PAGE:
Monday, January 28

Review: When Ski Lifts Go Wrong [Nintendo Switch eShop]

Just in the past few weeks I was reviewing another bridge-building game and, though it played pretty well, was internally bemoaning the fact that even with Bridge Constructor Portals fun variations this physics-based sub-genre had gotten a bit comfortable. Sure, there have been some variations on theming and specific elements but as a whole nothing has felt very fresh. As if they were thinking the same thing the people behind When Ski Lifts Go Wrong have come up with a fresh take, hitting the slopes to provide new ideas and some mildly entertaining action in places as well for extra flavor.

As the name implies rather than building bridges here you’ll be charged with taking care of construction at a ski resort. Thankfully not limited to straight-up lifts, over the course of the game you’ll tackle making ramps and jumps, supporting much heavier gondolas, and even some summer variants to keep you on your toes. This means you won’t just be trying to get passive skiers up to the top of the hill, for the projects that lend themselves to extreme sports you’ll also then take control of the snowboarder / motorcyclist / etc trying to execute a big jump or trick as well. Though the controls are pretty simple for these elements it’s still something a little different and something I appreciated.

Early on you’ll go through some tutorials that explain how to make these structures, what elements are necessary, and how to make effective use of triangles to shore up your structure properly. These can sometimes be a bit tough or confusing at first themselves, depending on how well you pick up the core concepts, but with some patience, experimentation, and observation you’ll likely get the idea soon enough. Past that point you’ll be charged with keeping your construction costs within your budget, making sure the structure survives people using it, and if you want some extra challenge you can try to pick up a medal on each course as well. Most of the time getting these isn’t too much extra trouble, more often than not they were just a bit outside the optimum line and you’d just need to be sure to keep your budget over control.

The game performs well using both the controller and the touchscreen, which works better will probably vary from person to person. Most of the shortcuts like Undo/Redo and turning auto triangles on and off are nice quality of life features but there can be a lot of buttons and usually when I’d start back into the game after a break I’d need to familiarize myself once more. As per the usual the difference between collapse and success can often be a minor difference, and at least the game does a fair job of showing which pieces of your structure are bearing the most strain, helping you identify where to make a change. The action controls are often little more than the ability to crouch, choose direction, accelerate, and rotate but I did look forward to trying to get my little character over their stunt safely, though I’ll admit I tended to chuckle at times watching them faceplant or ragdoll down the side of the mountain.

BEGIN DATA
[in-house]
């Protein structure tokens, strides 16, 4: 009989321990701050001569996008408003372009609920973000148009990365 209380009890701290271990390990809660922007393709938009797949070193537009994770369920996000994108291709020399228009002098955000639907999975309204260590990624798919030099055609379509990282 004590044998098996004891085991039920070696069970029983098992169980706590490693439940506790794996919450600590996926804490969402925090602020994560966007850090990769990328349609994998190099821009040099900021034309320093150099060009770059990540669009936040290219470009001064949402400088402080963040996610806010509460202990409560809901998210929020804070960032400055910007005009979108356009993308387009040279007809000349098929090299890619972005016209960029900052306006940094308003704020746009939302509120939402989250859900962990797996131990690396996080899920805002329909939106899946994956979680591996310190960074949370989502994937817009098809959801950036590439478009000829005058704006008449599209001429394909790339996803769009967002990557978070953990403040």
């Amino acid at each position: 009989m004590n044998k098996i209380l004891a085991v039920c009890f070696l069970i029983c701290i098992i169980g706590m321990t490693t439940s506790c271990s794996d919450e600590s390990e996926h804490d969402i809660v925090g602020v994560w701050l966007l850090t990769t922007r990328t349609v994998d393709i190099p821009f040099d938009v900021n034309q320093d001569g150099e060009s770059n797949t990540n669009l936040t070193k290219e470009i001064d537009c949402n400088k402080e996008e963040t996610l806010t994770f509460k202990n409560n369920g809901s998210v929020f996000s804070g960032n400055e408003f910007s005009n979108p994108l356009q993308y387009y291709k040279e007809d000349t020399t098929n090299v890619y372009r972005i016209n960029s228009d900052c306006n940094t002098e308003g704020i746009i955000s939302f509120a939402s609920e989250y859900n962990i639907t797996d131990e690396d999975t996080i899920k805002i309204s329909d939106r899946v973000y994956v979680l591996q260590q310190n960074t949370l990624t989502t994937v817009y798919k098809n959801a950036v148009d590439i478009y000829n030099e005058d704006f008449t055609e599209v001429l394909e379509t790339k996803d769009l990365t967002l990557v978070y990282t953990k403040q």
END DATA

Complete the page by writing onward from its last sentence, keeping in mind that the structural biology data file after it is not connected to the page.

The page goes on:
When Ski Lifts Go Wrong represents the innovation the physics-cased construction genre has been in need of. There’s more out there than mere bridges that can be fun to play with and it’s great that the scope of what they shot for was pretty wide, encompassing a number of different activities that kept it all from beginning to look the same too quickly. Granted, if you’re not into these physics construction games in general this likely won’t change your mind, but if you’ve gotten any enjoyment from the satisfaction of building structures that can withstand a substantial load effectively this should have plenty of variety to keep you entertained.

Score: 8.5

  • A change in focus and venues makes this a breath of fresh air
  • Periodic challenges that then charge you with controlling a rider add to the diversity and fun
  • Even some summer slope activities are included in the mix to help you from getting into a rut too quickly

  • In the end if the physics-based construction sub-genre doesn’t interest you this probably won’t be enough to change your mind
  • The controls work fine but have enough complexity that they can take time to get accustomed to
  • Controlling the rider is something I enjoyed, but the simplistic nature of the controls in these mini sequences may aggravate some players as well